How can quick wins, not quick fixes, support housing providers’ long-term digital transformation strategies?
The government has announced plans to pass the Social Housing (Regulation) bill by this summer. The intention of the legislation is to reform the housing sector in order to protect tenants’ lives, in part by compelling housing providers to address problems faster.
The Regulator of Social Housing will proactively inspect housing providers and be able to issue emergency repairs and unlimited fines. Other changes include giving tenants greater transparency about their housing provider’s performance by introducing a new set of tenant satisfaction measures (TSMs).
The government has also pledged to amend the Social Housing (Regulation) bill to include ‘Awaab’s law’ to provide more protection to residents in homes affected by damp and mould, with strict new time-limits outlined for housing providers to investigate reported problems.
The risk of rushing into quick fixes
However, the new legislation in combination with longer waiting lists and placement times may cause housing providers to embark on projects which lead to quick fixes but could result in only the superficial issues being treated.
For example, when addressing damp and mould, anti‑mould wall coatings and regular roof and gutter maintenance only go so far, and cavity- or external-wall insulation can increase problems if installed incorrectly.
The additional pressure, along with poor advice and limited access to specialist knowledge, can place housing providers and residents at risk of mould and damp recurring, resulting in additional time and strain on already-squeezed budgets.
Implementing immediate changes for impact
Instead of ‘quick fixes’, housing providers should consider what ‘quick wins’ can be implemented that complement a long-term digital transformation strategy to future-proof properties against continuing legislative and societal changes.
For example, FireAngel’s FA3328: 10 Year Sync-It (NFC technology) carbon monoxide alarm records properties’ environmental metrics, such as temperature and humidity levels, the two principle indicators for damp and mould.
Using the free FireAngel Installer app, Sync-It (NFC technology) provides quick, quiet and contactless data extraction by holding a mobile phone over a FA3328 device to transfer and securely store logged property temperature and humidity recordings. Data can be viewed within the app, shared via email or downloaded as a PDF report for further action.
As a standalone device, this carbon monoxide alarm doesn’t need any IoT infrastructure but still provides the insights housing teams need in order to focus their resources on properties that need them most, measuring the success of these corrective actions long-term.
A smart approach to holistic resident safety
Alongside these quick wins, the IoT can offer an alternative solution to help housing providers to future-proof properties. Carefully-placed IoT sensors in residents’ homes can provide the safe, secure sharing of real-time property insights, allowing a much earlier opportunity to investigate and remedy potential problems.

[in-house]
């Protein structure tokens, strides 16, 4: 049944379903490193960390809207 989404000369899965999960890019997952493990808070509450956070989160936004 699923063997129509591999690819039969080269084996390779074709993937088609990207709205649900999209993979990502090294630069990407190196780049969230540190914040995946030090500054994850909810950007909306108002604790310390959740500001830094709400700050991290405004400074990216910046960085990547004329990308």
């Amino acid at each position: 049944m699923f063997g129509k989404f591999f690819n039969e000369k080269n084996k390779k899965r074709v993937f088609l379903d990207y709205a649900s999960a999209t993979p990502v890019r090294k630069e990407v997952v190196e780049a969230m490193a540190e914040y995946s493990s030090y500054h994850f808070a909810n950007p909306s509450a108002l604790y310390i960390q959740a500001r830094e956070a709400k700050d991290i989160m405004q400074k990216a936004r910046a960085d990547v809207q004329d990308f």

As the laws on home safety continue to strengthen and the government considers the need for a standalone damp and mould standard for socially-rented homes, data collected from smart sensors may also play a key role in maintaining compliance and identifying future regeneration projects.
When used efficiently, data collected from these sensors allows housing providers to allocate resources more effectively and pinpoint residents who may need further support, providing accurate information about where they might need to adopt different ventilation or heating practices, supporting compliance with the TSMs.
Smart sensors can also provide a clear audit trail, recording accurate and regular environmental readings specific to each property and room. Since the data captured can be analysed remotely, there is less need for intrusive onsite investigations. And after any remedial work has been done, the data can be monitored to ensure the work has had the intended effect.
Maintaining a long-term vision
The IoT also allows housing providers to deploy a host of sensors in properties to create a holistic network of protection, detection and prevention. This includes smoke and carbon monoxide alarms, water-leak detectors or motion sensors, enabling housing providers to create a technological ecosystem in each property that is scalable and expandable in the future to provide increased safety and reassurance.
FireAngel’s Home Environment Gateway delivers a holistic resident safety solution, encompassing fire safety, AI-driven risk stratification and background environmental monitoring with temperature and humidity sensors incorporated. Through additional Zigbee sensors, the solution takes resident safety and wellbeing to previously unachievable levels, enabling housing providers to prioritise condensation, damp and mould interventions and increase fire prevention measures for residents who need it most. The gateway is ceiling mounted and occupies the same footprint of a smoke alarm. It can also be integrated with FireAngel’s Grade D1 alarms, so no additional wiring is required.
Collected data is uploaded to the FireAngel cloud platform Connected, where it can be processed to provide insights on the most vulnerable tenants and properties. While Connected offers substantial insight via its dashboard, it also deploys open-source APIs which allow full integration with housing providers’ existing housing or asset management system. For more information, please visit fireangel.co.uk/connected.
Nick Rutter is the co-founder and chief product officer at FireAngel.